This semester, I’ve been kind of quiet about our homeschool. You’ve caught glimpses on Facebook and Instagram, but I’ve been digesting all that is Classical Conversations and we’ve been finding our new groove with that as our homeschool base. We have labeled this our “official” kindergarten year for Mr. T even though he won’t be 5 till February. My sweet director gave in and let us join at the beginning of the year since I was determined to join when Mr. T turned 5 anyway 🙂 Bless her! (I love you, Mrs. Kim!) Then I became a tutor for the Abecedarians, the same class Mr. T is in. It has challenged us and stretched us both in good ways. (And some not-so-good ways but there is always grace for that.) So here is a little breakdown for you of what our homeschool looks like now. I hope to be sharing more of our CC journey and some tutoring tips as we go on next semester.
Why We Chose to Join Classical Conversations Foundations Program
- I needed some extra accountability. With everything else we have going on, planning out all our curriculum just wasn’t realistic anymore. I needed a guide and that is exactly what Foundations gives me. I get to expand (or not) on whatever pieces and parts I choose and having that baseline from which to operate gave me more freedom than I thought possible.
- Mr. T loves class time, but once a week is about all he can handle without hitting the sensory overload button. He has really done very well, and he’s the youngest in my class of Abecedarians (yes, I’m tutoring, too, but I’ll fill you in on that later). I am so glad we chose to go ahead and start him at 4.5 instead of starting mid-year when he turned 5.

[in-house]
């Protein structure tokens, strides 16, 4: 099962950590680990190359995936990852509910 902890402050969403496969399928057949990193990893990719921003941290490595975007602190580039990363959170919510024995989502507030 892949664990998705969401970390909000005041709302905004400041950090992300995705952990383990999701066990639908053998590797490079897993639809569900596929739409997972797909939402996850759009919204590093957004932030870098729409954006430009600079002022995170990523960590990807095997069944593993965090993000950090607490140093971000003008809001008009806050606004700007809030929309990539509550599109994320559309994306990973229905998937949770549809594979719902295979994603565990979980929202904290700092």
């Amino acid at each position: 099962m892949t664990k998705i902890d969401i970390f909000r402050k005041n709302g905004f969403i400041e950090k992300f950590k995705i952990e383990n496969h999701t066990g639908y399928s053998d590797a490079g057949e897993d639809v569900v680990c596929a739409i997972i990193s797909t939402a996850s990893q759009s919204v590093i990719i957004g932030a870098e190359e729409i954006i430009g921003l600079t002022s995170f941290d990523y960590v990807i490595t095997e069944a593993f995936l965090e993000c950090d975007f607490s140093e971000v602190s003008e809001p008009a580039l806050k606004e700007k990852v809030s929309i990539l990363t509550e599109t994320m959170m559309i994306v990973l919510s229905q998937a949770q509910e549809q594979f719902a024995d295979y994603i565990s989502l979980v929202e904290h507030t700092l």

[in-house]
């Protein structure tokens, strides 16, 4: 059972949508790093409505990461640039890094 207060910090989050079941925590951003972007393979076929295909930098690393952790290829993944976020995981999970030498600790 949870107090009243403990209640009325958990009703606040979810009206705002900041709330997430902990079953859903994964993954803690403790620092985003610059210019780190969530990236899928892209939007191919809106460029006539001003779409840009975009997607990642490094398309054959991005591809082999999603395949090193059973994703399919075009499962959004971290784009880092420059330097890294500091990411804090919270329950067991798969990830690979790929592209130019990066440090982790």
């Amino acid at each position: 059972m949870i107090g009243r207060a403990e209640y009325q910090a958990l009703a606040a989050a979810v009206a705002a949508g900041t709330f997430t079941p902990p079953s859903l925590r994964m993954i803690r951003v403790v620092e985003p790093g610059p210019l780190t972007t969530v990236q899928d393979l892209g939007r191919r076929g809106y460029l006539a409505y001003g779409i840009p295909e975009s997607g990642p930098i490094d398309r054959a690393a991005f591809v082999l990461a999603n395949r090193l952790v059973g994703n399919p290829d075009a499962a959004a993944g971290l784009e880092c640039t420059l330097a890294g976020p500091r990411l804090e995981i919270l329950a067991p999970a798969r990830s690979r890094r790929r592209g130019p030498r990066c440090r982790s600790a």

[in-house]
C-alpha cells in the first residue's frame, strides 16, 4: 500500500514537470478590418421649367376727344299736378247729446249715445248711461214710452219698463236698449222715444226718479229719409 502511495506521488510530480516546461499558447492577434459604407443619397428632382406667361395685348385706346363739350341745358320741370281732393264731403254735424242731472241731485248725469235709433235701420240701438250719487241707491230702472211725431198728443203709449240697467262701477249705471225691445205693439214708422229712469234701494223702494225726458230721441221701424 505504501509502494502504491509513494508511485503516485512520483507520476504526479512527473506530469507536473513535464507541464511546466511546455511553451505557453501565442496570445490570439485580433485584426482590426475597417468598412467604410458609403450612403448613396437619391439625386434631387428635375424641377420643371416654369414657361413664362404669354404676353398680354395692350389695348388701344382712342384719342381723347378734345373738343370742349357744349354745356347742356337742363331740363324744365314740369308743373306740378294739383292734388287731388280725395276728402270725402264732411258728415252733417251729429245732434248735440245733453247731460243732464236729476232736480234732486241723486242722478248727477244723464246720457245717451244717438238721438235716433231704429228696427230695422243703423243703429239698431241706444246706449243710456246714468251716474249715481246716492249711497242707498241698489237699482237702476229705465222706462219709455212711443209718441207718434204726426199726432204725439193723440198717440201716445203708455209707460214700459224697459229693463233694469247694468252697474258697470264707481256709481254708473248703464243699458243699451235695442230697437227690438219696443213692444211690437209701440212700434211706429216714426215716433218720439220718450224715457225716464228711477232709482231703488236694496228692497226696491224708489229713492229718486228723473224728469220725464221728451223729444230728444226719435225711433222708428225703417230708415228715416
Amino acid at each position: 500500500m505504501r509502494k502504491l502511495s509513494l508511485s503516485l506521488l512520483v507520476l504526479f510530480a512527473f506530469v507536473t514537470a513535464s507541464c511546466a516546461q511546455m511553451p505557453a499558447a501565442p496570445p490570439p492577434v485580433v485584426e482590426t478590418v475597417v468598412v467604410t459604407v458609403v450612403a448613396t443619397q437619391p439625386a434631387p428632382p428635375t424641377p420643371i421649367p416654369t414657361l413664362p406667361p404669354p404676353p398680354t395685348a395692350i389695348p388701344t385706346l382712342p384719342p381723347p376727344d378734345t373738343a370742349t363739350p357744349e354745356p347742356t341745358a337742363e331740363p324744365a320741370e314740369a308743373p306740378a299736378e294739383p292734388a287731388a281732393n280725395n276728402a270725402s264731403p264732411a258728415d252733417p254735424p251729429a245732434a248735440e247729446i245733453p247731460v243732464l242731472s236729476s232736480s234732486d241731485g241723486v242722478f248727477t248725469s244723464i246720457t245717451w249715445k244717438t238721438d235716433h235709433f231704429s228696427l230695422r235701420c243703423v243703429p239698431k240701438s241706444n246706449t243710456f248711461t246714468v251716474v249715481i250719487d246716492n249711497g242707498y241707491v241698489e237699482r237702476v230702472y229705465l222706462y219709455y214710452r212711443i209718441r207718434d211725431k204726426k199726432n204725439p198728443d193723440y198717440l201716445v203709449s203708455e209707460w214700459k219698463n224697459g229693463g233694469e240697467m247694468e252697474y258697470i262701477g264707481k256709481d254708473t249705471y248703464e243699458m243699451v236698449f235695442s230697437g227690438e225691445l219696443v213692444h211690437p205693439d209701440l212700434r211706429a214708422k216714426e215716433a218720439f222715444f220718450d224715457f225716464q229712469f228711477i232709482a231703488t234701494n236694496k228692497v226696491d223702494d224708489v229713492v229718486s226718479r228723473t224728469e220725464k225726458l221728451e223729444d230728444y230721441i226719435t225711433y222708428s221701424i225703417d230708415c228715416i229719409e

- There is still ample room to include our other learning. Units at our own pace, Montessori activities, hands on history field trips, science experiments, nature study, etc. It is awesome!
- It’s hard to go wrong with a classical education. Especially when it’s Christian based. If you have a second, this is a great video about Classical Education.
What I Have Learned So Far
- The grammar stage applies to everything, everyone, and every age. Sum etiamtum, right?
- Latin is fun (at this stage, ask me again in about 3 years)
- I still don’t know English Grammar terms very well, but I can write.
- Tutoring a room of 7 kids age 4-7 is an awesome, humbling, and blessing experience.
- I finally know my states and capitals.
- 4 year olds are very good at rhetoric 😉 but with some convincing, they will learn their grammar so that progress into the logic and rhetoric stages can be achieved.
- Memorization of small pegs of knowledge allow for very complex ideas and thought processes to be utilized later on. These pegs are the foundation. Without the knowledge, there cannot be questions and answers and more questions and application of learning to develop wisdom.
- Traveling to and from therapy with the Classical Conversations review CDs is quite a lot of review. I don’t feel so pressured at home trying “to get it all in” because we aren’t “losing” time in the car.
I have also stopped to enjoy more moments. As a blogger, I sometimes forget to put down the phone, to turn off the writing prompts, to stop keeping up. And I will be honest, God has told me in some not so subtle ways that I need better time management skills and I need to accept and enjoy and rejoice in stillness. My van’s transmission died. My computers logic board died. We had to travel. We’ve been passing around the plague. It’s really just the flu, but when it goes around more than once . . . Needless to say, I’ve had a lot happening the last 2 months. I had to focus on our homeschool, our therapy, making the rounds to where we needed to go and trying not to lose it in the process. Being still is an acquired taste. I am beginning to enjoy it immensely. Another beautiful thing about homeschooling is the ability to just be home, to read out loud on request, to cuddle and play Frontier Heroes on the couch, or to go outside and identify birds. I’m remembering to celebrate the small.